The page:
PRIMER ON EMPLOYEE PERSONNEL RECORDS
Effective January 1, 2013, California law provides that current and former employees (or a representative) have the right to inspect and receive a copy of the personnel files and records that relate to the employee's performance or to any grievance concerning the employee. (Labor Code Section 1198.5) Inspections must be allowed at reasonable times and intervals, but not later than 30 calendar days from the date the employer receives a written request. Upon a written request from a current or former employee, or a representative, the employer shall provide a copy of the personnel records, at a charge not to exceed the actual cost of reproduction, not less than 30 calendar days from the date the employer receives the request.
InspectionTo facilitate the inspection, employers shall do all of the following: (1) maintain a copy of each employee's personnel records for a period of not less than three years after termination of employment, (2) make a current employee's personnel records available for inspection, and if requested by the employee or representative, provide a copy at the place where the employee reports to work, or at another location agreeable to the employer and the requester. If the employee is required to inspect or receive a copy at a location other than the place where he or she reports to work, no loss of compensation to the employee is permitted, (3) make a former employee's personnel records available for inspection, and if requested by the employee or representative, provide a copy at the location where the employer stores the records, unless the parties mutually agree in writing to a different location.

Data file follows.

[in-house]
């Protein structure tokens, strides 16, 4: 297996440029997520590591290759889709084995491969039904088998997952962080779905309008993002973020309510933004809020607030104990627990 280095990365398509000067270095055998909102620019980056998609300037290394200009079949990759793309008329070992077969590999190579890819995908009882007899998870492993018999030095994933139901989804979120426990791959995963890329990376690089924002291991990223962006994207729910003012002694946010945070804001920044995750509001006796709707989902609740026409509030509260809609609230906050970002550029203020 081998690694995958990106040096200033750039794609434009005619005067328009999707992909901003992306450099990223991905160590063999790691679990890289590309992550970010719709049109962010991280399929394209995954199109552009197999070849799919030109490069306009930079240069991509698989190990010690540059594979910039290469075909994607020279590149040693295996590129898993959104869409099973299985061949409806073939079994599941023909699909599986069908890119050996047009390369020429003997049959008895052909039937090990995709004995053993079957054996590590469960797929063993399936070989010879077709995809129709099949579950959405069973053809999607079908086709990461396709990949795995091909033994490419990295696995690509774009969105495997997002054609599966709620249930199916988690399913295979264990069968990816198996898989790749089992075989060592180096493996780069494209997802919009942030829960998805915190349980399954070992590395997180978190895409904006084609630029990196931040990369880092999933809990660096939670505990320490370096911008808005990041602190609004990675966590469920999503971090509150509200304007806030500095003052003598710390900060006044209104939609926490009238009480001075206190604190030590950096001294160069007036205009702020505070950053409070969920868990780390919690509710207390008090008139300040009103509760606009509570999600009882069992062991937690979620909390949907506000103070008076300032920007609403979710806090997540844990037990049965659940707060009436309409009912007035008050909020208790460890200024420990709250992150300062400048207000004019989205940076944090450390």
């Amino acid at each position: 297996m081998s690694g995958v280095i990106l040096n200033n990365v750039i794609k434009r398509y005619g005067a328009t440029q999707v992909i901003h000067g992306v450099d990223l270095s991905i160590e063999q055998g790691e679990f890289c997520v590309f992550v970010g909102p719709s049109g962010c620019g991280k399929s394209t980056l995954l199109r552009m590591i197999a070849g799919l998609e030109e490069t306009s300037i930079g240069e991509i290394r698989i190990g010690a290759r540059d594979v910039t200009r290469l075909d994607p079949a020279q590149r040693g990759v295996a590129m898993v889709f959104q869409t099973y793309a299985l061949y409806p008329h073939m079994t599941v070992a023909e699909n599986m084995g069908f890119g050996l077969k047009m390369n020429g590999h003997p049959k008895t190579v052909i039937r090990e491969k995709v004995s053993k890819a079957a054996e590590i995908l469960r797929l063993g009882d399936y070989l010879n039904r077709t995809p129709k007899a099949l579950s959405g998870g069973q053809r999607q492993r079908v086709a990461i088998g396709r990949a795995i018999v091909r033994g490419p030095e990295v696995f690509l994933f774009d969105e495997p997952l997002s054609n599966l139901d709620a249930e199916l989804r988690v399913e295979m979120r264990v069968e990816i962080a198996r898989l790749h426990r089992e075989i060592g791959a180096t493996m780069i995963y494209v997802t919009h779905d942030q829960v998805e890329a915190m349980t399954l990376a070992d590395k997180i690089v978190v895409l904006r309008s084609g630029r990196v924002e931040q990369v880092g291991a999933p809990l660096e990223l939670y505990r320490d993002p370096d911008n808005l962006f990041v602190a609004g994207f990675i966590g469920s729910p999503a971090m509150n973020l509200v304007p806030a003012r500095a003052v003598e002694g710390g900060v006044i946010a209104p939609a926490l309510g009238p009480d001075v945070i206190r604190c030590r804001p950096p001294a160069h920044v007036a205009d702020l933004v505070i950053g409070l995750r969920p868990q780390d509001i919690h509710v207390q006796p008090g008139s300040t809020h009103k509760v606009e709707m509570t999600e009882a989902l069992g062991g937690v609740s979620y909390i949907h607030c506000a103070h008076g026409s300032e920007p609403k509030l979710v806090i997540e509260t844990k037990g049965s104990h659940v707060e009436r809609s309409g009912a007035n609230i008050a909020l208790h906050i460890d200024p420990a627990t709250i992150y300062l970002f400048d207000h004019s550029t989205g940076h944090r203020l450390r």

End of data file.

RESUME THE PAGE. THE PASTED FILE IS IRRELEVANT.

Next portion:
Number of RequestsThe employer is not required to make those personnel records or a copy available at a time when the employee is actually required to render service to the employer, if the requester is the employee. An employer is required to comply with only one request per year by a former employee to inspect or receive a copy of his or her personnel records. A former employee may receive a copy by mail if he or she reimburses the employer for actual postal expenses.
An employer is not required to comply with more than 50 requests to inspect and receive a copy of personnel records filed by a representative or representatives of employees in one calendar month. The employer may take reasonable steps to verify the identity of a current or former employee or an authorized representative. Prior to making records available for inspection or providing a copy of those records, the employer may redact the name of any non-supervisory employee.
Former and Current EmployeesIf a former employee seeking to inspect his or her personnel records was terminated for a violation of law, or an employment-related policy, involving harassment or workplace violence, the employer may comply with the request by doing one of the following: (1) making the personnel records available to the former employee for inspection at a location other than the workplace that is within a reasonable driving distance of the former employee's residence, (2) providing a copy of the personnel records by mail.